A week later I had a bad moment in Microcenter when, right in the middle of their large showroom, I realized there was nothing substantial enough to lean against and I hadn't the strength to keep standing upright.  I stumbled, almost falling, to a shelf that teetered but held me for a moment, and then made my way from trembling shelf to trembling shelf to the front of the store.  I had something I wanted to purchase in my hand, but didn't have the strength to wait in line without collapsing.  I grabbed the woman in line in front of me by the shoulder and said to her, "I'm about to fall—get help!"  Alarmed, she propped me up and called out to others, and I was lowered into an office chair on wheels.  Microcenter rang up my purchase, and a kindly middle-aged man helped me to my car, allowing me lean on his shoulder.  I can't tell you how humiliating this all was.

A week later I fell going into a grocery store and landed half on a bench and half on a ten year old boy who was sitting there tying his shoe.  I was scared that I'd hurt him, but the kid was terrific: immediately becoming worried about me ("Are you all right?  Should I call for help?").  Mortified, I apologized for being so clumsy.  A week later I thought I could walk fifty feet to the seafood display in the same store, but was wrong and couldn't make it; I had to lean on the produce display, half sitting, half leaning, panting loudly.  There was no chance I could garner enough strength to walk further without support.  What to do?  I picked out the next shopper coming by with a grocery cart and asked her if she'd be willing to fetch an empty cart for me from the front of the store.  Much the Good Samaritan, she promptly abandoned her own half-filled cart to go grab one for me, for which I thanked her warmly, and then used the cart for balance enough to return to my car.  Again, this was hugely embarrassing.  Thereafter I swallowed my pride and did all my grocery shopping in an electric shopping cart, which took some getting used to ("Watch out!  I'm dangerous!" I'd caution other shoppers as I steered around them, only half kidding).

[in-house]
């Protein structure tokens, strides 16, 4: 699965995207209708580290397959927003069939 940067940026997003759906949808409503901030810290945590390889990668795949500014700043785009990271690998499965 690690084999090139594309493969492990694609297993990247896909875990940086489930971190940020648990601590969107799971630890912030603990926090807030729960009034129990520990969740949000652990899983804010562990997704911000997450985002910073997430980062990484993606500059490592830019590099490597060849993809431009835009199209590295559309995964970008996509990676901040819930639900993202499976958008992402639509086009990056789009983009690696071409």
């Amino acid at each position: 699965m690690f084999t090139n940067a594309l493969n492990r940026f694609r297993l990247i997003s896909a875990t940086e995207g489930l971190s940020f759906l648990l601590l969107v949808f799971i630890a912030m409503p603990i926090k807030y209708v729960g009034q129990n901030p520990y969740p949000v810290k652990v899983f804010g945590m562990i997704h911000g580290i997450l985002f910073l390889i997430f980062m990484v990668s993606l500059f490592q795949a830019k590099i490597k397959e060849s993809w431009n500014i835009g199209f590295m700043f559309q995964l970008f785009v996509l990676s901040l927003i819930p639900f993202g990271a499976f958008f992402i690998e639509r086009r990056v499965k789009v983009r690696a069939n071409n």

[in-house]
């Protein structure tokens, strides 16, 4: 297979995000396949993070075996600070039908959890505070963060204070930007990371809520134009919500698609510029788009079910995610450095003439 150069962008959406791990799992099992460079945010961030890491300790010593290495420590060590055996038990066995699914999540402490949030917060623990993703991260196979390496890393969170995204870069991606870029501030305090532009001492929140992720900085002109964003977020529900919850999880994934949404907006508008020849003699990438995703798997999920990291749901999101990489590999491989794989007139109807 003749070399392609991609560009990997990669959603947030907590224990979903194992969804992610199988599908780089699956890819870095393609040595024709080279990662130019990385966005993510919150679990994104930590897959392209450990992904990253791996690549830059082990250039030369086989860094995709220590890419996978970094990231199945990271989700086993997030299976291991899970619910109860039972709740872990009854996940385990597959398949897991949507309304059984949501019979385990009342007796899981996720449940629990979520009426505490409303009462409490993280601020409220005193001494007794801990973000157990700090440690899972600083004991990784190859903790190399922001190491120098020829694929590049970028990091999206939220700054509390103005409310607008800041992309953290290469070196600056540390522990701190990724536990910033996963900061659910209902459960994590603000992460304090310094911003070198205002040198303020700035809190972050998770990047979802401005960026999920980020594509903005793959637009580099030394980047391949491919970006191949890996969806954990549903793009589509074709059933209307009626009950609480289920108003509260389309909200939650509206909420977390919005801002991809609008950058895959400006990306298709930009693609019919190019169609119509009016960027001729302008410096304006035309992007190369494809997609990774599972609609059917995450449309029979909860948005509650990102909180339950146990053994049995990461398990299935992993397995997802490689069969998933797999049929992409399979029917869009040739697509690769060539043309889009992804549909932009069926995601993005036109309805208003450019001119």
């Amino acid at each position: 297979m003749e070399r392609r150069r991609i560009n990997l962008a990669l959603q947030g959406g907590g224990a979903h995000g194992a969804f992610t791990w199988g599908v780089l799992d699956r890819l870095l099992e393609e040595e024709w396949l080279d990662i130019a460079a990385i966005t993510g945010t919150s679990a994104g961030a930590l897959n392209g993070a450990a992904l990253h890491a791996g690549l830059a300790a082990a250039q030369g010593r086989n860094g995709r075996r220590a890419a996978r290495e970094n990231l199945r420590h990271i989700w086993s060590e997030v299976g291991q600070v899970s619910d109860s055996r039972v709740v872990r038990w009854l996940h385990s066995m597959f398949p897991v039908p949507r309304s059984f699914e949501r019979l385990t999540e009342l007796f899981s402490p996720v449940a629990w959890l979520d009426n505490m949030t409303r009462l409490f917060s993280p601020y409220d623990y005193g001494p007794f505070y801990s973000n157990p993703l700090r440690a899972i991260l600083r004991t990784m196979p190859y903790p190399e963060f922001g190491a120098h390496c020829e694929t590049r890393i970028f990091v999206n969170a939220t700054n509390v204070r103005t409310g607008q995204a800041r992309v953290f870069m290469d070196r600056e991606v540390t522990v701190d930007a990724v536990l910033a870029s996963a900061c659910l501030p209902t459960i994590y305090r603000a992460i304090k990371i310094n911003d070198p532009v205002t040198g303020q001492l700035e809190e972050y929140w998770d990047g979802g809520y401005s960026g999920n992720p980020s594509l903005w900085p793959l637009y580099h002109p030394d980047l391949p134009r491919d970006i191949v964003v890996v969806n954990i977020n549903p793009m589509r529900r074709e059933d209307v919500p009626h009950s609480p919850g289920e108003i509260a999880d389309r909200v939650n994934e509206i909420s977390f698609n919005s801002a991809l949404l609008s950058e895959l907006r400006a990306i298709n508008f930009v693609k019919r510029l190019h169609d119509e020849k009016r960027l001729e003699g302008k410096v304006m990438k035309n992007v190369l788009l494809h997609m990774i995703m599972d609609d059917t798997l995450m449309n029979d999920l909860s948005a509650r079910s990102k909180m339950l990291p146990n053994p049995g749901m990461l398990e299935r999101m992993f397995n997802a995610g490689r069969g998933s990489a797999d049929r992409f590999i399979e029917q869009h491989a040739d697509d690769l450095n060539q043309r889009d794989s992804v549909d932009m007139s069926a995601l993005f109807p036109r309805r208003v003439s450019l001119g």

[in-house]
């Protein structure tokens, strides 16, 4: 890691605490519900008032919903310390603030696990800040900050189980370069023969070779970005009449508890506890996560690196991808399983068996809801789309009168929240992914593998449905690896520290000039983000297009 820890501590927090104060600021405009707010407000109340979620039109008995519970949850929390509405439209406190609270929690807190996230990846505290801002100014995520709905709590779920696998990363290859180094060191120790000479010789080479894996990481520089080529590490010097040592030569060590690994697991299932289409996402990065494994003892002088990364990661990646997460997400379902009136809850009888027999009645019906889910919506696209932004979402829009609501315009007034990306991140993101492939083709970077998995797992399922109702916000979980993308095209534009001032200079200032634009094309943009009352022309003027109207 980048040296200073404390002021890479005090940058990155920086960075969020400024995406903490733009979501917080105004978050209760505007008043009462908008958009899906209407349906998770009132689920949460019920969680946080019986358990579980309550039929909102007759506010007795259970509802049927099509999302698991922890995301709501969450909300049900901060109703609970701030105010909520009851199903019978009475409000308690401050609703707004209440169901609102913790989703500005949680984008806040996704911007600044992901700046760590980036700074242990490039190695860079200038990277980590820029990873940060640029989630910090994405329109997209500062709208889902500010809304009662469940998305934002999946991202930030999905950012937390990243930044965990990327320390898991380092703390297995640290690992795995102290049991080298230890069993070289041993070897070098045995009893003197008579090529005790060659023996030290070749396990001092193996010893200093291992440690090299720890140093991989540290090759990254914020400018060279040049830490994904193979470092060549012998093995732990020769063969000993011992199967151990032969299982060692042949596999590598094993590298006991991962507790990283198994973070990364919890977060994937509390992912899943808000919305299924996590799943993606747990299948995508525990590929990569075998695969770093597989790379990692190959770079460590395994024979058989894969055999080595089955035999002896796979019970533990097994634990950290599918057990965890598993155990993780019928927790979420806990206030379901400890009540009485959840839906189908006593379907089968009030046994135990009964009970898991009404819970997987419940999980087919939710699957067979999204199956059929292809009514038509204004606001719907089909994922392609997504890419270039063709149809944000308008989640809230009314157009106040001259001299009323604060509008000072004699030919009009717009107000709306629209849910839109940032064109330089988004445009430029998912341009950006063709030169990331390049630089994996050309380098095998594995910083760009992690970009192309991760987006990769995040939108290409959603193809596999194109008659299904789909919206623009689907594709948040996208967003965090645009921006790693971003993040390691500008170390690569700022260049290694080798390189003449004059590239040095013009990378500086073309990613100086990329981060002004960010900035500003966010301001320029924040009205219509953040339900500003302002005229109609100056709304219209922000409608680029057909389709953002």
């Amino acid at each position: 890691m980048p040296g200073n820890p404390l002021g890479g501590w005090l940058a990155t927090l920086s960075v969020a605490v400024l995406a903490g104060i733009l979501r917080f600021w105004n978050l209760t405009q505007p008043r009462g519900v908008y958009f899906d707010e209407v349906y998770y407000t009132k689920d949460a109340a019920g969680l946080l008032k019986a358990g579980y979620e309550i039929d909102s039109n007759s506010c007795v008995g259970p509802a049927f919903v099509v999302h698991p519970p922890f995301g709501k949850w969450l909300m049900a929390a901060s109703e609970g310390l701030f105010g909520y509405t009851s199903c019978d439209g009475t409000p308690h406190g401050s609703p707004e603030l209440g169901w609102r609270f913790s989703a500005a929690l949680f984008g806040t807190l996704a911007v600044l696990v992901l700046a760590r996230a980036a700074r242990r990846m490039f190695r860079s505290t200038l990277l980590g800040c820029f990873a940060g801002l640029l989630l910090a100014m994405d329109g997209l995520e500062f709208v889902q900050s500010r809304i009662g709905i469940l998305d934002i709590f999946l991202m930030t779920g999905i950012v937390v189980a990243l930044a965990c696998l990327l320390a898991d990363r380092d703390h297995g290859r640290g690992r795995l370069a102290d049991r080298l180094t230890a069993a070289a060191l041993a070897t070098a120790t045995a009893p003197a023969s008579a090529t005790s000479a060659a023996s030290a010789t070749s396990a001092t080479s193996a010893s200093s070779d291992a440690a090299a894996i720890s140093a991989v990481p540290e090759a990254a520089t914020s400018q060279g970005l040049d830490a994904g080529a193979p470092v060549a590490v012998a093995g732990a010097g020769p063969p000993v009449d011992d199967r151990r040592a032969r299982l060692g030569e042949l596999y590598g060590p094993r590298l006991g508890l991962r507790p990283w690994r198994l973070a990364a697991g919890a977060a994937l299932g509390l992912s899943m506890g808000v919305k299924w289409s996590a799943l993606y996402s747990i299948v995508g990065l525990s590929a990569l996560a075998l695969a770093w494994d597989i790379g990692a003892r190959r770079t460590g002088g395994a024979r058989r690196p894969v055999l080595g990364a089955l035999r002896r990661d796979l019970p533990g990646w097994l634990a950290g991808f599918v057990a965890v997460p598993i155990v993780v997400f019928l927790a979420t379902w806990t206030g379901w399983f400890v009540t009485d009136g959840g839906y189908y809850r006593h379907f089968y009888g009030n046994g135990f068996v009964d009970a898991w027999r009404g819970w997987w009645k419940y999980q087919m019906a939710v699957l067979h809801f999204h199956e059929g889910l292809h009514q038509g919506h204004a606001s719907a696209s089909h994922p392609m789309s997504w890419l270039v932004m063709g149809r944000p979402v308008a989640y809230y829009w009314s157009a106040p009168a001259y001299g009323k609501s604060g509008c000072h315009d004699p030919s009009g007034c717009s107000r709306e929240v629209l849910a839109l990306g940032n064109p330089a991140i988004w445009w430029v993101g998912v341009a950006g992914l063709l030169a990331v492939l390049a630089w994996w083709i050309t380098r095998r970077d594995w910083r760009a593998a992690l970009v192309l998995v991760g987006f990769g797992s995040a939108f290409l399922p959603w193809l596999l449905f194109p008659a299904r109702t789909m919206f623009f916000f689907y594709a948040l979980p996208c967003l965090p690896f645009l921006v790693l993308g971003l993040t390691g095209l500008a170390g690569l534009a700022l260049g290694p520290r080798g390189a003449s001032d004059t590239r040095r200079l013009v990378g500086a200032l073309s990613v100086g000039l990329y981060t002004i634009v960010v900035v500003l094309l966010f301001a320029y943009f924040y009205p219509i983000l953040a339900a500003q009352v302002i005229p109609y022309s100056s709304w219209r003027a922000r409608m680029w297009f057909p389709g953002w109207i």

One evening at my condo when I had friends coming over for the some fun, I dropped a glass in the kitchen and it shattered on the floor.  This created a nightmare.  Why?  Because there was nothing in the kitchen that was low enough that I could lean on to get down to the floor, and, even if I collapsed onto the floor, nothing that would afford me the leverage necessary to rise to my feet in my very weakened condition.  Even worse, there were shards of glass all over the kitchen floor and I have two cats, who immediately wanted to see what was going on.  That meant I couldn't leave the kitchen (and go get a broom and dustpan, itself quite a task involving carrying objects up steps).